TIR vs. Stereotypical, Mostly Boring Readings: TIR Wins

Lynne Nugent

The Iowa Review annual Fall Reading took place at Prairie Lights Monday night.

I arrived fifteen minutes early and was alarmed at the amount of open chairs, since I had been put in charge of the publicity and poster-making blitz. Thankfully, by the time Russell went up to the podium to get the ball rolling, the chairs were all filled and people even had to sit on the floor in the back. I think that qualifies as a full house, if I do say so myself.

Like I said, Russell began the night by reading us his editor’s note from the August issue, a clever treasure map of winks and nudges about what can be found hiding between the covers. He challenged the audience to guess if any of his clues matched with any of the work they would soon hear. Next up, the lovely Emily Liebowitz read from her unexpected prisoner pen pal St. James Harris Wood’s cover letter detailing his life in a California correctional facility with a cell mate who “claims that where he comes from women are driven sexually wild by pot bellys” (his spelling, not mine).

Ben PercyFittingly enough, the next reader gave some insight into part of Russell’s editor’s note: “…the gaps, the enormous embarrassing gaps of sense we patch up in the end the best we can. With physical therapy, brackets, tearful humor. A strawberry.” The “strawberry” is a reference to Benjamin Percy’s darkly funny short story “The Rubber-band Gun,” published in our August issue. Percy gave an impressive reading complete with a deep, drawling twang for his narrator, and trapped the audience in an uncomfortable but entertaining middle ground between laughing and grimacing.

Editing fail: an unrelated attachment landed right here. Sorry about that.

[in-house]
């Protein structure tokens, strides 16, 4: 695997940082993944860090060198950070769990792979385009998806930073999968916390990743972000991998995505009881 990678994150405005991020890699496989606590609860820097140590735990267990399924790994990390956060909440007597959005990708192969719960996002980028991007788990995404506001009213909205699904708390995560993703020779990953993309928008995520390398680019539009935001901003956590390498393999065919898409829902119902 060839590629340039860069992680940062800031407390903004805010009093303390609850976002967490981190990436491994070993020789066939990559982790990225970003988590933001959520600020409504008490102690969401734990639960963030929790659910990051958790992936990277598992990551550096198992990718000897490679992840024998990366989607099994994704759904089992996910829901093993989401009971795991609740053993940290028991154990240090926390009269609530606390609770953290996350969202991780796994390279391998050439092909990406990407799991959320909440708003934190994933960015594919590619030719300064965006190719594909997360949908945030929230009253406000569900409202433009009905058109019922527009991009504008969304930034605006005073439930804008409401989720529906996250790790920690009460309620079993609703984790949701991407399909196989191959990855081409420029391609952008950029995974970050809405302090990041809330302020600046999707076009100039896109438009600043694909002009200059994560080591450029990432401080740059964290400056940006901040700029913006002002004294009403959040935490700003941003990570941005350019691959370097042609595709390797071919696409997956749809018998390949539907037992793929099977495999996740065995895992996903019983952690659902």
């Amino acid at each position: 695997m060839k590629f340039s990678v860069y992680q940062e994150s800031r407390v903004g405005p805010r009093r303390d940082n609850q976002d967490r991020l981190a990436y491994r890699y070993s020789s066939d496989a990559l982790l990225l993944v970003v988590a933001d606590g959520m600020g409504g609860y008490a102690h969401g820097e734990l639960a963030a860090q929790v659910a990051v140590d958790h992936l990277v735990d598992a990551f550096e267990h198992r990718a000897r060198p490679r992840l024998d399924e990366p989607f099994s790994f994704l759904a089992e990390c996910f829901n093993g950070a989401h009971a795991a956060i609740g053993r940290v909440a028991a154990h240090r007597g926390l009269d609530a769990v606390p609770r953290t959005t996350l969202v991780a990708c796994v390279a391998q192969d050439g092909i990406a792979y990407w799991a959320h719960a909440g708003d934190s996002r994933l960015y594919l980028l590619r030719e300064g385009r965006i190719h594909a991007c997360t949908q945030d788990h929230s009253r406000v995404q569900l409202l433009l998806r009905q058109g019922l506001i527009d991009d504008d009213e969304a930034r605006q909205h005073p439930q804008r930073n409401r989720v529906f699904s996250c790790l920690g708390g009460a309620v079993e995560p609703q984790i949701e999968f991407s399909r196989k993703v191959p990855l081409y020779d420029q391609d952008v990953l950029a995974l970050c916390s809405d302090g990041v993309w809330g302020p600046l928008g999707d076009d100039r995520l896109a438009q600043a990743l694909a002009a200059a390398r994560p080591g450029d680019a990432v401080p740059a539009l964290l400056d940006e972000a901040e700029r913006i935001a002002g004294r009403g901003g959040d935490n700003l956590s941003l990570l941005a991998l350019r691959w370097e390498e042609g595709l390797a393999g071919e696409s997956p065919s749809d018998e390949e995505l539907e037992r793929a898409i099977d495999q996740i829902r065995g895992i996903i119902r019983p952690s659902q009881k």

Sara Gilmore read her translation of an excerpt from Antonio Gamoneda’s poetry Descriptión de la mentira, also published in the August issue. The reading was made even more beautiful by the inclusion of a section read in the original Spanish. It was nice to test how much of my high school Spanish class had stayed with me, although, sadly, it wasn’t much. Thankfully, I didn’t need fluency to appreciate the music of the language both in Spanish and English.

Sara GilmoreSteve McNutt finished off the night with his non-fiction essay “SUV vs. Bike: SUV Wins” from the April issue. He even brought a visual aid: his neck brace from the accident in which he was the bike rider. McNutt has a wonderful sense of humor, and even though it was a serious accident, his witty account and hilarious one-liners get me belly laughing every time I read or hear them. At first there was polite silence among other audience members as they may not have realized that McNutt didn’t want pity for his misfortunes, but for everyone to share a mutual laugh at the unexpected complications of life. Eventually his deadpan delivery and multiple references to the 1980 Scott Baio after-school special Stoned gave everyone the giggles despite themselves.

It was a good night, a good turnout, and some good fun. Thanks to everyone who stopped by, and those who didn’t, never fear. We would love to provide you with your very own copy of the new issue so you can fill the ravenous curiosity these tantalizing tidbits have given you. As one audience member who shall remain unnamed commented to us afterwards: “You know how readings are usually boring? That one wasn’t!” When we reported this assessment to McNutt, his comment was: “‘Not boring’—that does bring a tear to the eye.”